If an employer tells you the offer was withdrawn based on your failure to pass a background and/or credit check, you might also have a claim, depending on what was found on your report, how recently an incident on your report had occurred and how that incident relates to the job you were offered. "In Pennsylvania, felony or misdemeanor convictions may be considered by the employer, only to the extent to which they relate to the applicant's suitability to perform the job for which he has applied," Waerig explains. "So say you were applying to be a bank teller, and your background check reveals you've had a recent theft conviction. An employer could decide they don't want to hire you. But if you're applying to be a clerical employee and the employer decides not to hire you because you have a conviction for a DUI, you might have a claim."
You might also have a claim, depending on circumstances, under something Waerig refers to as common law, which is the area of the law that comes from judicial precedent rather than statues: "Let's say, for example, that an employer in the state of Pennsylvania extends an offer to an employee 'at will,' which means that the employee can be terminated at any time for any reason or no reason unless it is an illegal reason, and agrees to pay the new employee a salary of $80,000, and that employee quits her old job in California, sells her house and moves her kids across the country, at which time the company revokes the offer," he says. "A court in this state may look at that equitably and find that the at-will relationship was altered and an implied employment contract exists between the parties."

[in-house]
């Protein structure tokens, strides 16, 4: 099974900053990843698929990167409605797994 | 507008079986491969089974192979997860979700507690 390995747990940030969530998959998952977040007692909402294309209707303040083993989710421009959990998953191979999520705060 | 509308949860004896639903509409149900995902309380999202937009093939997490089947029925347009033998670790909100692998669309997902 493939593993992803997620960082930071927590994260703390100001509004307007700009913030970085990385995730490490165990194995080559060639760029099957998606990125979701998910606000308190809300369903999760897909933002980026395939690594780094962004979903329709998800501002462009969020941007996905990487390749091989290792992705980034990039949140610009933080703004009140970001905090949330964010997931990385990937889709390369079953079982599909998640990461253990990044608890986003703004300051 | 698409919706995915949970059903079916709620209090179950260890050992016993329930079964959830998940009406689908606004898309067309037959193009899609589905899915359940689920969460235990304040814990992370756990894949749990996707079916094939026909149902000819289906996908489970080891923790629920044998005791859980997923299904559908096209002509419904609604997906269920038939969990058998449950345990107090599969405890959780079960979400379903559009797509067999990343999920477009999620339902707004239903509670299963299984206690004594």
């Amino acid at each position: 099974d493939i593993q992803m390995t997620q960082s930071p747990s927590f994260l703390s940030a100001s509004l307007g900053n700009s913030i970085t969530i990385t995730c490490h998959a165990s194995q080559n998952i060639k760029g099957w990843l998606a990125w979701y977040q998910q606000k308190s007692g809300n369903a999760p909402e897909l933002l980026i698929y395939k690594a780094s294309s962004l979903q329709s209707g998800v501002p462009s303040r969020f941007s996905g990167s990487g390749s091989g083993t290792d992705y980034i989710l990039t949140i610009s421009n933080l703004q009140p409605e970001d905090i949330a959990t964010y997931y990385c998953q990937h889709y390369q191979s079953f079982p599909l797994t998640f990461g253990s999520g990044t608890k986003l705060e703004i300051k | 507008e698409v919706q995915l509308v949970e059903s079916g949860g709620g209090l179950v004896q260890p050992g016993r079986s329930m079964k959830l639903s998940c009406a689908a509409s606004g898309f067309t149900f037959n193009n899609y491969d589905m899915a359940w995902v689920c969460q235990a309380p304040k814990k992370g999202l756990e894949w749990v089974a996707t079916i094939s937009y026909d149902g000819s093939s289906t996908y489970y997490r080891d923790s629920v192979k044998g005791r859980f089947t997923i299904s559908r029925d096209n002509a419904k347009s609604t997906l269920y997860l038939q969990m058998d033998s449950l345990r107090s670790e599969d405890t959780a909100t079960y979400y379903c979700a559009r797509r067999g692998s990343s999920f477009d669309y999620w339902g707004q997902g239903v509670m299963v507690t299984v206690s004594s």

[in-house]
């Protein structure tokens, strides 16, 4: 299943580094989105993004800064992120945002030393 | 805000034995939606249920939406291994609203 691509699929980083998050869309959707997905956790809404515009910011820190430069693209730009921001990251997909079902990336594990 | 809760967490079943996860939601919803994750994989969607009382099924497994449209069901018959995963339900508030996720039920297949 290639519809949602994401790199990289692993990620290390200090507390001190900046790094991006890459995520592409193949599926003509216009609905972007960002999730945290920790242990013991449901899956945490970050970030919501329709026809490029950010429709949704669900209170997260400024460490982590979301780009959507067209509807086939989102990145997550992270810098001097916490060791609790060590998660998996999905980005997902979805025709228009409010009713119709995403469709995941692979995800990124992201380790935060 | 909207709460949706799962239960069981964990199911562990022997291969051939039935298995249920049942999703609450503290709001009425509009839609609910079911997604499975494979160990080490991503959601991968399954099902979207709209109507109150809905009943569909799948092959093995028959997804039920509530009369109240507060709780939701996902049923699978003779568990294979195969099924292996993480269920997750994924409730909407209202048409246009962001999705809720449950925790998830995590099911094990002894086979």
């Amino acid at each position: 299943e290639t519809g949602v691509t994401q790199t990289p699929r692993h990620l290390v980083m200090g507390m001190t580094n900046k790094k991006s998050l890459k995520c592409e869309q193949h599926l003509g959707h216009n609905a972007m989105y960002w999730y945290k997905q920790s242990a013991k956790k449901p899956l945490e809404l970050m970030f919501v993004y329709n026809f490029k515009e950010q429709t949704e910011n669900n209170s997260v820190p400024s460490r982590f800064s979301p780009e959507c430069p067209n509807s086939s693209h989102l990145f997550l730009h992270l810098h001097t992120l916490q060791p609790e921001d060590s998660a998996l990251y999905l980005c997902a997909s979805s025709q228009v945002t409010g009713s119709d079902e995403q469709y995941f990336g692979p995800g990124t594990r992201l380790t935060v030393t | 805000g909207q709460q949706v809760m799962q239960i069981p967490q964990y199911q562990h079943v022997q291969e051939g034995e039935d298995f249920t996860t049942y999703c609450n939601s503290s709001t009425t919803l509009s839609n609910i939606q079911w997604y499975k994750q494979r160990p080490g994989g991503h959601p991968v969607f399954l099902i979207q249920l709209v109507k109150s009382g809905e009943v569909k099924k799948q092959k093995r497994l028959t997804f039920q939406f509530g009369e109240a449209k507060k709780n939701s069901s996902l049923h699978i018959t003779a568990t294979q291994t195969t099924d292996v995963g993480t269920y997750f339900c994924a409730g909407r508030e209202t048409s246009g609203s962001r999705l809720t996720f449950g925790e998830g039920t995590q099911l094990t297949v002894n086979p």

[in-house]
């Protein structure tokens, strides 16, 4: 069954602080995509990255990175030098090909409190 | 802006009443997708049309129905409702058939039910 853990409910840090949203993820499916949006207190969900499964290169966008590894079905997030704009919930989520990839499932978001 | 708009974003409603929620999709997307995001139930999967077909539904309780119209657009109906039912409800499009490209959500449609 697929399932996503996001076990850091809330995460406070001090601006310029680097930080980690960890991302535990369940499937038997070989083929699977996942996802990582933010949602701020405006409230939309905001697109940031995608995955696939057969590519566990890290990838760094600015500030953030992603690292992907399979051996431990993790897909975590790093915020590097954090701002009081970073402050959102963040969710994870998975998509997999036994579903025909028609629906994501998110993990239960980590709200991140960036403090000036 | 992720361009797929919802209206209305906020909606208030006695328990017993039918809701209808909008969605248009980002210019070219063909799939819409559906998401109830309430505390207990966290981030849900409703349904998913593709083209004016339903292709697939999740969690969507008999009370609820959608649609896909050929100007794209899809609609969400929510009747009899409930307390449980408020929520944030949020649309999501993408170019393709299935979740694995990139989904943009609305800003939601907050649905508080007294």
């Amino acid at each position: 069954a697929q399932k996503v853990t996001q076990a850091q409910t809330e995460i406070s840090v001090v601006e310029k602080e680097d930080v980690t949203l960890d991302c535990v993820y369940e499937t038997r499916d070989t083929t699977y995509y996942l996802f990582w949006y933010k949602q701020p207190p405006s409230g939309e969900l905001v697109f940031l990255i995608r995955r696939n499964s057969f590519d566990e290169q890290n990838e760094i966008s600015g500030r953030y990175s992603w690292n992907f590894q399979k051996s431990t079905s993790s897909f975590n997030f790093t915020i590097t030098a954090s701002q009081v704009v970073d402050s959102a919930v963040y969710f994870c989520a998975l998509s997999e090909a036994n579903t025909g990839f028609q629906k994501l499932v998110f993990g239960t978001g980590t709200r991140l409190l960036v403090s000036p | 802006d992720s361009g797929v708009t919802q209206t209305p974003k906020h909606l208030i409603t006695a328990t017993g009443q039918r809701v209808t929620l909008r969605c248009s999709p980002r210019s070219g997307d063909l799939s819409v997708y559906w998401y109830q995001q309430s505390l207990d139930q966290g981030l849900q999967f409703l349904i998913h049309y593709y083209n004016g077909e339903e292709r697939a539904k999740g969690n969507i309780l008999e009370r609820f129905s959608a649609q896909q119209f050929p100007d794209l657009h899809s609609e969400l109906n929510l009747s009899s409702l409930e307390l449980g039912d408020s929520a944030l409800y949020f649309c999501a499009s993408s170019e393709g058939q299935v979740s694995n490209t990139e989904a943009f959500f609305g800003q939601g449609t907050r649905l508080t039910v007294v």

If you feel uneasy about the reason behind a rescinded offer, consult with an employment attorney to determine what may be done. "Though I am a defense attorney, if a friend or someone in my family came to me and asked about their legal options [because a job offer was revoked] I would first talk to them about the common law issues," Waerig concludes. "I'd ask them when the initial offer was made and when the employer revoked it. I'd ask them if they actually agreed to take the job. I'd ask them if they moved or relocated their family because of the job. I'd want to know if the employer gave a reason for the revocation and if the reason sounds legitimate."
What do I tell people? Friends, family and contacts are going to ask what happened, and for most people, Gottsman advocates, "Don't show any shame. Just say, 'I was given an offer, and circumstances with the company changed.'" You can use the same stock answer on the off (though rare) chance that you're asked about it by another potential employer. "Remember that you're not obligated to talk about it, and in a lot of cases, you yourself might not know the specific details of why the offer was withdrawn anyway," she adds.